Well, all my plans to get anything accomplished on Thursday flew right out the window when STARZ released this slice of heart-melting cuteness into the universe:
Jesus H. Roosevelt Christ…that is so unbelievably adorable. Ladies and gentlemen, introducing Adso Fraser.
“Still he hesitated for a moment, loath to break the spell of the Place. Some tiny movement caught the corner of his eye, and he bent down, squinting as he peered into the deepening shadows beneath a holly bush.
It sat frozen, blending perfectly with its dusky background. He would never have seen it had his hunter’s eye not caught its movement. A tiny kitten, its gray fur puffed out like a ripe milkweed head, enormous eyes wide open and unblinking, almost colorless in the gloom beneath the bush.
‘A Chait,’ he whispered, putting out a slow finger toward it. ‘Whatever are ye doing here?'”
-The Fiery Cross
Most of my readers know that in my real life I’m a veterinarian and so these pictures were the perfect pairing of both my worlds. Truth be told, although I’m a lover of all creatures great and small, I hold a special spot in my heart for cats. Of this I’m certain I’m not alone within the Outlander fandom.
I don’t know all the details on this kitty, but I’ll update this post if production releases any more information. I do know that it is quite cute and appears to be a British Shorthair of sorts. It is totally plausible that a kitten looking like this would be found as a stray somewhere in the eighteenth century American Colonies; American Shorthair cats are descended from those brought to the colonies by English immigrants.
Cats were mostly kept for their mousing abilities and helped keep the rodent populations down on ships and in the colonies. I have a whole post dedicated to eighteenth century veterinary medicine- featuring both Rollo and Adso- so stay tuned for that.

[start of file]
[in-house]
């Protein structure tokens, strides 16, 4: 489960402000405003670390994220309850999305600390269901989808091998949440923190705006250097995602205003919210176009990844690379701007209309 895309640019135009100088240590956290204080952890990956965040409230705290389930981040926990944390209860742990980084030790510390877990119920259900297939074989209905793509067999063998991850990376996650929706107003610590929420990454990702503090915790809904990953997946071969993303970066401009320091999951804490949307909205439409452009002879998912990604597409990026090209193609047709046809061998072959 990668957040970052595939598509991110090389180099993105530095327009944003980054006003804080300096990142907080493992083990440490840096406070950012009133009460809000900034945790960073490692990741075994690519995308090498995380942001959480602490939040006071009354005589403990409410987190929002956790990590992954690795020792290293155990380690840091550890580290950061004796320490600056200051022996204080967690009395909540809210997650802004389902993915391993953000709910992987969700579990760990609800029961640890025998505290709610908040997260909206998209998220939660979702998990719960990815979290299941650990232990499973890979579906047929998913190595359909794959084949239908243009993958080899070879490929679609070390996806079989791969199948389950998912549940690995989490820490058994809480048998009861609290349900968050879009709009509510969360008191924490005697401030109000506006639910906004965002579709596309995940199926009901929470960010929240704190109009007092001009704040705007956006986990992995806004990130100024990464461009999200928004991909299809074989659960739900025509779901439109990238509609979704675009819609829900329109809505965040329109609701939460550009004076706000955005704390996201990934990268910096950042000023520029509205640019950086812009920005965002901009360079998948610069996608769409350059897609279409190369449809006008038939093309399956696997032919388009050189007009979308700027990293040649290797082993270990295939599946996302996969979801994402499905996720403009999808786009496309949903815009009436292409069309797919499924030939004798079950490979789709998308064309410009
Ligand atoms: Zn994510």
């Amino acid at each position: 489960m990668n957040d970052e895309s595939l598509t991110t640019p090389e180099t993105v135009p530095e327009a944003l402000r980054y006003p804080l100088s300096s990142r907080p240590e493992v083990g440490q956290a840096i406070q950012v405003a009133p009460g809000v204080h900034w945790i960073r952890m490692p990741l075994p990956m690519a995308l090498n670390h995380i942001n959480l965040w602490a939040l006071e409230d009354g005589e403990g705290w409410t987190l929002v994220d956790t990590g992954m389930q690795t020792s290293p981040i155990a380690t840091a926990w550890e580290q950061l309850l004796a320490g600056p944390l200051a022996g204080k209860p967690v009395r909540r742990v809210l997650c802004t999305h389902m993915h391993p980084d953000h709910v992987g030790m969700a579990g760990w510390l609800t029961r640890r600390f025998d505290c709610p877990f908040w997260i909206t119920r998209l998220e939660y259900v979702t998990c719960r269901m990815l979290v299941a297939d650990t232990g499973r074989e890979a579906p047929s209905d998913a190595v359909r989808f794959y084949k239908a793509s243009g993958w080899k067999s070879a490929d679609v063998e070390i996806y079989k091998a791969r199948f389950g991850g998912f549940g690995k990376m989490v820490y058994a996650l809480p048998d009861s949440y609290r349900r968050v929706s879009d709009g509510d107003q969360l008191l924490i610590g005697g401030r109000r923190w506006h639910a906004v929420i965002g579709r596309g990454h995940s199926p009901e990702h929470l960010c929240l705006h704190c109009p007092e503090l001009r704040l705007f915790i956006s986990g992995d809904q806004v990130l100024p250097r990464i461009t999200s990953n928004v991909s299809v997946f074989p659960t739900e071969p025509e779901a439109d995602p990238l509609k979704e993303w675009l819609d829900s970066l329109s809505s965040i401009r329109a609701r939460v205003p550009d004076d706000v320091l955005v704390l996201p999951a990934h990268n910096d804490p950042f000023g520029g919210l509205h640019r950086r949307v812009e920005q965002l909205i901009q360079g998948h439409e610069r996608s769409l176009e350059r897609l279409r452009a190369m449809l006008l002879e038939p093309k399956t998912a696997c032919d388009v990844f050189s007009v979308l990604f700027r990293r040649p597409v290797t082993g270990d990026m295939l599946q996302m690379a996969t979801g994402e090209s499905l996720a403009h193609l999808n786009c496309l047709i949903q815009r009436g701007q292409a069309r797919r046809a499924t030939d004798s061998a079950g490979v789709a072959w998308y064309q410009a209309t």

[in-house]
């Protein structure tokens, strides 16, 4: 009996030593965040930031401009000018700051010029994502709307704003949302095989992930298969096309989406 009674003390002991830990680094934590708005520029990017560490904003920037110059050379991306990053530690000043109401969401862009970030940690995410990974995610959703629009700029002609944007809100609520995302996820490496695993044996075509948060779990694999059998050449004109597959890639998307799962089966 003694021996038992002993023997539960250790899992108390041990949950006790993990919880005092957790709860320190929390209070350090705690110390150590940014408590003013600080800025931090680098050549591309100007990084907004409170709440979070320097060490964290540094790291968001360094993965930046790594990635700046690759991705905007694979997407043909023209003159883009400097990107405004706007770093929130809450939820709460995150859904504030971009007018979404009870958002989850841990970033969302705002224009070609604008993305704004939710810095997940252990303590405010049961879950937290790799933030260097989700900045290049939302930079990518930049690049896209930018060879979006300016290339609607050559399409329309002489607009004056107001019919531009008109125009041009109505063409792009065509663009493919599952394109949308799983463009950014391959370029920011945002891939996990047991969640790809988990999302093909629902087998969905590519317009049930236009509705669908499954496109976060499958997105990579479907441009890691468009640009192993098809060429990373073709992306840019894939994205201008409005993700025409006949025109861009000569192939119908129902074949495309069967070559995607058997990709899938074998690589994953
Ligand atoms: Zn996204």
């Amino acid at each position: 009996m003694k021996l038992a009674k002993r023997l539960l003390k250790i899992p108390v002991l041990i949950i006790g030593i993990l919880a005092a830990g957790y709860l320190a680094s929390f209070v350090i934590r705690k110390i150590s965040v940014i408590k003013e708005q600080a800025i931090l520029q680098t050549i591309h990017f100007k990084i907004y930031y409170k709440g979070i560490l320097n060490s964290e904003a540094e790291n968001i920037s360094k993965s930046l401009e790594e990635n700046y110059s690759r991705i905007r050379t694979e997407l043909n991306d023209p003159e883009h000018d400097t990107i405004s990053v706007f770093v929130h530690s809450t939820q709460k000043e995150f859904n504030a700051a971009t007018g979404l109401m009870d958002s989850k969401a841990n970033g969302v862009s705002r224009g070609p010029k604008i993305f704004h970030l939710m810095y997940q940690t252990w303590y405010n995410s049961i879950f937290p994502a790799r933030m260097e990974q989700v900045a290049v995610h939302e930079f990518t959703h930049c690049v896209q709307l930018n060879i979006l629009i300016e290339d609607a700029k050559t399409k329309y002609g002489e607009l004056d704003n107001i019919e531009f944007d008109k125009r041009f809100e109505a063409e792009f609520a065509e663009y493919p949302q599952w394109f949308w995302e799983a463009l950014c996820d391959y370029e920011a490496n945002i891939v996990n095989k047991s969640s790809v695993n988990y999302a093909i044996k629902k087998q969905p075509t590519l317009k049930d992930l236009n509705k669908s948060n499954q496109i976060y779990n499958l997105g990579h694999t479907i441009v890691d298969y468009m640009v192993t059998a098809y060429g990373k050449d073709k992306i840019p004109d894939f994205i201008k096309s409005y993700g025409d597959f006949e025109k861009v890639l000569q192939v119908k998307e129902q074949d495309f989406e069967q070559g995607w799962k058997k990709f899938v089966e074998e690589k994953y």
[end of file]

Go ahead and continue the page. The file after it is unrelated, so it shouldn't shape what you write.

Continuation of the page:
In the meantime, I thought it might be fun to write an imaginary veterinary examination for this adorable wee cheetie. If the Fraser family brought this kitten to me in my imaginary eighteenth century veterinary office, what could I say based on this picture alone?
So, here is my fictional examination. In the medical world, we often use a “SOAP” format for records: Subjective (the patient’s history), Objective (the physical examination), Assesment (putting together the history and exam, our overall analysis of the problem and patient), and Plan (our therapeutic plan for the patient).
As an aside, if anyone from production is reading I am offering up my veterinary services pro bono. Just saying.
Warning: minor spoilers from The Fiery Cross. Enjoy!
Subjective: Patient found in the backcountry of North Carolina by a tall, breathtakingly handsome Scottish man. Unknown prior history. Readily ate bowl of offered cream. No concerns per owner.
General: bright, alert, responsive, app early adequately hydrated. Mucous membranes pink.
Eyes/ears/nose/mouth: clear AU/OU, no nasal discharge, visible oral cavity appears within normal limits
Lymph nodes: no overt peripheral lymphadenopathy
Cardiovascular/respiratory: unable to auscultate; appears eupneic and and to be nasal breathing; no overt respiratory distress
Abdomen/urogenital: unable to palpate or examine; no overt discomfort
Integument: haircoat appears full, clean; unable to assess for ectoparasites
Musculoskeletal: appears adequately muscled and symmetrical; ambulatory x 4; body condition score 5/9
Neurologic: no overt deficits; appropriate mentation
Assessment: Apparently healthy kitten, adorable wee cheetie.
Plan: Integrate cat into Fraser household. Knock over items in the pantry and surgery, play with visitors’ wigs, catch bugs and hunt rodents, survive Revolutionary War. Offer comfort by way of purring and lap naps. Provide warmth on cold mountain nights. Be a good cheetie and a beloved member of the Outlander universe:
“He reached across my body to touch a silky, translucent ear, and the kitten twitched its whiskers, screwing up its face as though about to sneeze, but didn’t open its eyes. The purr continued unabated.
‘One of the books she liked was written by an Austrian, from the city of Melk, and so she thought it a verra suitable name for the kit.’
‘Aye,’ he said, nodding toward the empty dish, without the slightest twitch of lip or eyelid. ‘Adso of Milk.’
A slit of green showed as one eye opened, as though in response to the name. Then it closed again, and the purring resumed.
‘Well, if he doesn’t mind, I suppose I don’t,’ I said, resigned. ‘Adso it is.'”